• Things start going downhill for Cerise once she actually starts caring for her girlfriend Callie.
  • Discussed in The Order of the Stick, Tarquin talks about how he'll be OK when he gets his comeuppance once he becomes an Evil Overlord because he'll have been in power for some time before, and will have been in a position to remain in power indefinitely unless a hero comes to defeat him. When that time comes he won't think, "that good triumphed over evil." he'll think,"that he got to live like a god for three decades! Sure the last ten minutes sucked but you can't have everything." He then goes on to say that the story told about his defeat will inspire more villains because,"Audiences always think the villain is cooler than the hero is, anyway." Karma, when confronted by this, apparently decided to jump the tracks completely and pitted him against a son that refused to follow any tale he was familiar with, at which point it all starts to catch up. And rather than dying in a climactic battle like he wanted, he winds up getting abandoned in the desert by the heroes so he can live with the knowledge that he wasn't an important enough villain for them to deal with.
  • Yorick from The Word Weary makes constant fun of his friend, John, who never retaliates or threatens to end the friendship over the constant berating... as long as he's sober.

    Web Videos 

    Western Animation 
  • Seth MacFarlane shows had some examples:
    • Family Guy: Peter gets away with abuse, attempted murder, genuine murder, and once accidentally burned down a hospital. In some episodes, he's hit with Poor Communication Kills and ends up the "sympathetic" character, and his interactions with Carter generally end with Carter screwing him over.
      • Speaking of Carter, he tends to get away with things far worse than Peter has, is completely unpleasant every time he appears, and never really gets punished for the things he's done. He gets his comeuppance in "Christmas Guy", where he gets completely humiliated.
    • Similarly, Roger of American Dad! is the resident Comedic Sociopath, ceaselessly getting away with abusing, conning, or murdering for self-gain or just for fun. Every now and then, however, he suffers a violent comeuppance, usually courtesy of Stan.
    • Rallo from The Cleveland Show. He does get away with a lot of things that he really should be punished for, but there are times where he gets punished (or some kind of karmic retribution happens).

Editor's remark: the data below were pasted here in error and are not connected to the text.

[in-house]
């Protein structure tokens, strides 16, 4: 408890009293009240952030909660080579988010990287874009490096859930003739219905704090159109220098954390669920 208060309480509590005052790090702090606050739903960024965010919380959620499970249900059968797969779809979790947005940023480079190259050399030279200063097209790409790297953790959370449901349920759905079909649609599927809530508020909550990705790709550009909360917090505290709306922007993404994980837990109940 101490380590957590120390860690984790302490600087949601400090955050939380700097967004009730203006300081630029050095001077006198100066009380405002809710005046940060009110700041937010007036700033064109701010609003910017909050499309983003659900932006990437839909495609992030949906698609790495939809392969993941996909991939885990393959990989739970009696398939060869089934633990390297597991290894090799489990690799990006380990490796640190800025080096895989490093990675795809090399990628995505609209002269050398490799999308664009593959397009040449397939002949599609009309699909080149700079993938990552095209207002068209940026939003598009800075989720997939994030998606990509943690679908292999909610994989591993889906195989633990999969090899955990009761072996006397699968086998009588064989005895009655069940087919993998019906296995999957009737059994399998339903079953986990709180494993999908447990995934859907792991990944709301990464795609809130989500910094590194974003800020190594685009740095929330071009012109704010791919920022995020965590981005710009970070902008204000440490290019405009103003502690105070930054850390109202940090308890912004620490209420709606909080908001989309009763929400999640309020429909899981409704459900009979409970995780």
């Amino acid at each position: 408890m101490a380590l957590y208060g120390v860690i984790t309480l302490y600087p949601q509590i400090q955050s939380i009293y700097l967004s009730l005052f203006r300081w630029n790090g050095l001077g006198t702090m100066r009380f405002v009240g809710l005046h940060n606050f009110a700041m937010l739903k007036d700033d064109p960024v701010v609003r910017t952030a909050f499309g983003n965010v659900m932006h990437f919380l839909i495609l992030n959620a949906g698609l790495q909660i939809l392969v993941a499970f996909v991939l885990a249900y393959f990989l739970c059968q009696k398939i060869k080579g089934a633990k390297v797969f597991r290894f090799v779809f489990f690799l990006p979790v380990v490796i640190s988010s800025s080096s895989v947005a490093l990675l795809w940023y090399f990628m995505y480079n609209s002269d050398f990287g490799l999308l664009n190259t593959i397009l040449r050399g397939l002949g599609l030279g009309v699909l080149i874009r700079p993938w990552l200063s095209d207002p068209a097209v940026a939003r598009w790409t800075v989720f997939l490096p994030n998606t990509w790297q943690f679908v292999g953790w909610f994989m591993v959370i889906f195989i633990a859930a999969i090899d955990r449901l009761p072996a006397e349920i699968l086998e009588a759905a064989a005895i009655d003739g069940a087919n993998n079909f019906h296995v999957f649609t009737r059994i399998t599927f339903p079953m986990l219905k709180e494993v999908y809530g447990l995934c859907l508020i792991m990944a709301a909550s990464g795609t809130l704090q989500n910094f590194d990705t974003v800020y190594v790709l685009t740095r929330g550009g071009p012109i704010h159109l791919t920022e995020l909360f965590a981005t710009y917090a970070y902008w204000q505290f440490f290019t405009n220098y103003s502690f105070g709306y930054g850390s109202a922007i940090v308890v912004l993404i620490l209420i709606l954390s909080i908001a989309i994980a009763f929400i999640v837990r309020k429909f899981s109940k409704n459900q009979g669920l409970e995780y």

• Adventure Time: The original Earl of Lemongrab gets away with some rather despicable actions in the episode "You Made Me." He used his mental condition as an excuse to A) torture four children and a dog, B) repeatedly harass the Candy Citizens by sneaking into their rooms to watch them sleep, C) punched/slapped/shoved/screamed at a baby, D) terrorized his pet camel, E) tried to KO and torture Princess Bubblegum, who was actually being kind to him for the whole episode, and F) have the gall at the end to "pardon" the prisoners rather than admit he was wrong and simply release them. Then in "Another Five Short Graybles," Lemongrab goes completely Ax-Crazy and eats his clone alive when his clone accidentally breaks their toy; and in "Too Old" he gets away crossing the Moral Event Horizon with abusing his children for the smallest things, eating his clone (again), and trying to force his sons to kill Finn and Princess Bubblegum. He finally gets his comeuppance in "Lemonhope Story", when Lemonhope blows him up with his harp, and Princess Bubblegum sews him and his clone back up as one entity and decides that he's only mentally stable when he's lonely. The new Lemongrab then has to go through a mentally taxing spiritual ordeal in order to ultimately redeem the sins of his past self.
  • D.W. from Arthur often gets away with her brattiness and Lack of Empathy. That being said, there are occasions where her parents would properly discipline her when she does something wrong. Case in point, in "D.W. the Picky Eater", she throws a tantrum at a restaurant over being served spinach, and her parents are absolutely appalled at this and send her to her room. There's also the time where she threatened to pinch baby Kate for touching her toys, and she gets properly grounded for it.
  • Avatar: The Last Airbender:
    • Yon Rha was the commander of the Southern Raiders who served during the final stages of the Southern Water Tribe raids. He killed Katara's mother and presumably committed multiple other crimes, before honorably retiring to his home village... where his abusive mother proceeded to make his life miserable. By the time Katara and Zuko track him down, he's been reduced to a pathetic shell of his former self. Seeing him like this, Katara decides that he's Not Worth Killing, and leaves him to keep living his life as he was, which is clearly a Fate Worse than Death.
    • Fire Lord Ozai continued his predecessor Sozin's conquest for world domination with an iron-fisted rule. He is as such indirectly responsible for various tragedies that happen throughout the series and also attempted to burn down down the Earth Kingdom, as well as being an abusive and neglectful parent to Zuko. In the Grand Finale, he is defeated, humbled, and stripped of his powers. For delicious irony, Zuko, the son he considered to be a failure, gets appointed as the new Fire Lord and vows to undo the damage Ozai has done.